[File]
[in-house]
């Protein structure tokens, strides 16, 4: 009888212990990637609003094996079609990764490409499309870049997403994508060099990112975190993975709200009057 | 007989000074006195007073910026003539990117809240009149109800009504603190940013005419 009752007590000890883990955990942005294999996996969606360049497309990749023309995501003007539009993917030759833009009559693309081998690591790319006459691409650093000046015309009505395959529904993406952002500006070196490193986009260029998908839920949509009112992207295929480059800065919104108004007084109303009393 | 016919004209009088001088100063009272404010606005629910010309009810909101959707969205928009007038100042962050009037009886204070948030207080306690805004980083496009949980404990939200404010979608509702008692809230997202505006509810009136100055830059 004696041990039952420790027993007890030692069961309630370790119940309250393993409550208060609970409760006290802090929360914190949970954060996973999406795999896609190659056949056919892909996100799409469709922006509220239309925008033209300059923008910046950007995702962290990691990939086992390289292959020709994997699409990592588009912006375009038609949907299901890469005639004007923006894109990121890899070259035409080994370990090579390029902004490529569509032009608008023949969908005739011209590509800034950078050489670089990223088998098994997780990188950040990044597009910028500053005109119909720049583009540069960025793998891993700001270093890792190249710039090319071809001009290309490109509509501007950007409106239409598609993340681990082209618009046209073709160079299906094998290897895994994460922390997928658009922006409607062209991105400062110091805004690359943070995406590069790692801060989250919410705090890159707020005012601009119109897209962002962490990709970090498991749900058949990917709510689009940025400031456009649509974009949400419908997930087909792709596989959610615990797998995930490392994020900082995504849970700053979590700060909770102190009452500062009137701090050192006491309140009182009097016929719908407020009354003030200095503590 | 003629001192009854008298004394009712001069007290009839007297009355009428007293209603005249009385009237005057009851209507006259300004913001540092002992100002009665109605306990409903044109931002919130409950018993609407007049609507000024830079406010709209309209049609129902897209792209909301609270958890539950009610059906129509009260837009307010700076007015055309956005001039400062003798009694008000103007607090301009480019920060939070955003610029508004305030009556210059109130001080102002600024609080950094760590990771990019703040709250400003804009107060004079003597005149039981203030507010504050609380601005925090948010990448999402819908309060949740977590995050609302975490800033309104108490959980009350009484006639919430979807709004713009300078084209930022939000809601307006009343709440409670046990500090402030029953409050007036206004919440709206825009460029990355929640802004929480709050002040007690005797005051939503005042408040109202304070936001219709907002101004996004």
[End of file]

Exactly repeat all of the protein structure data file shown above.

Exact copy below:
[in-house]
């Protein structure tokens, strides 16, 4: 009888212990990637609003094996079609990764490409499309870049997403994508060099990112975190993975709200009057 | 007989000074006195007073910026003539990117809240009149109800009504603190940013005419 009752007590000890883990955990942005294999996996969606360049497309990749023309995501003007539009993917030759833009009559693309081998690591790319006459691409650093000046015309009505395959529904993406952002500006070196490193986009260029998908839920949509009112992207295929480059800065919104108004007084109303009393 | 016919004209009088001088100063009272404010606005629910010309009810909101959707969205928009007038100042962050009037009886204070948030207080306690805004980083496009949980404990939200404010979608509702008692809230997202505006509810009136100055830059 004696041990039952420790027993007890030692069961309630370790119940309250393993409550208060609970409760006290802090929360914190949970954060996973999406795999896609190659056949056919892909996100799409469709922006509220239309925008033209300059923008910046950007995702962290990691990939086992390289292959020709994997699409990592588009912006375009038609949907299901890469005639004007923006894109990121890899070259035409080994370990090579390029902004490529569509032009608008023949969908005739011209590509800034950078050489670089990223088998098994997780990188950040990044597009910028500053005109119909720049583009540069960025793998891993700001270093890792190249710039090319071809001009290309490109509509501007950007409106239409598609993340681990082209618009046209073709160079299906094998290897895994994460922390997928658009922006409607062209991105400062110091805004690359943070995406590069790692801060989250919410705090890159707020005012601009119109897209962002962490990709970090498991749900058949990917709510689009940025400031456009649509974009949400419908997930087909792709596989959610615990797998995930490392994020900082995504849970700053979590700060909770102190009452500062009137701090050192006491309140009182009097016929719908407020009354003030200095503590 | 003629001192009854008298004394009712001069007290009839007297009355009428007293209603005249009385009237005057009851209507006259300004913001540092002992100002009665109605306990409903044109931002919130409950018993609407007049609507000024830079406010709209309209049609129902897209792209909301609270958890539950009610059906129509009260837009307010700076007015055309956005001039400062003798009694008000103007607090301009480019920060939070955003610029508004305030009556210059109130001080102002600024609080950094760590990771990019703040709250400003804009107060004079003597005149039981203030507010504050609380601005925090948010990448999402819908309060949740977590995050609302975490800033309104108490959980009350009484006639919430979807709004713009300078084209930022939000809601307006009343709440409670046990500090402030029953409050007036206004919440709206825009460029990355929640802004929480709050002040007690005797005051939503005042408040109202304070936001219709907002101004996004």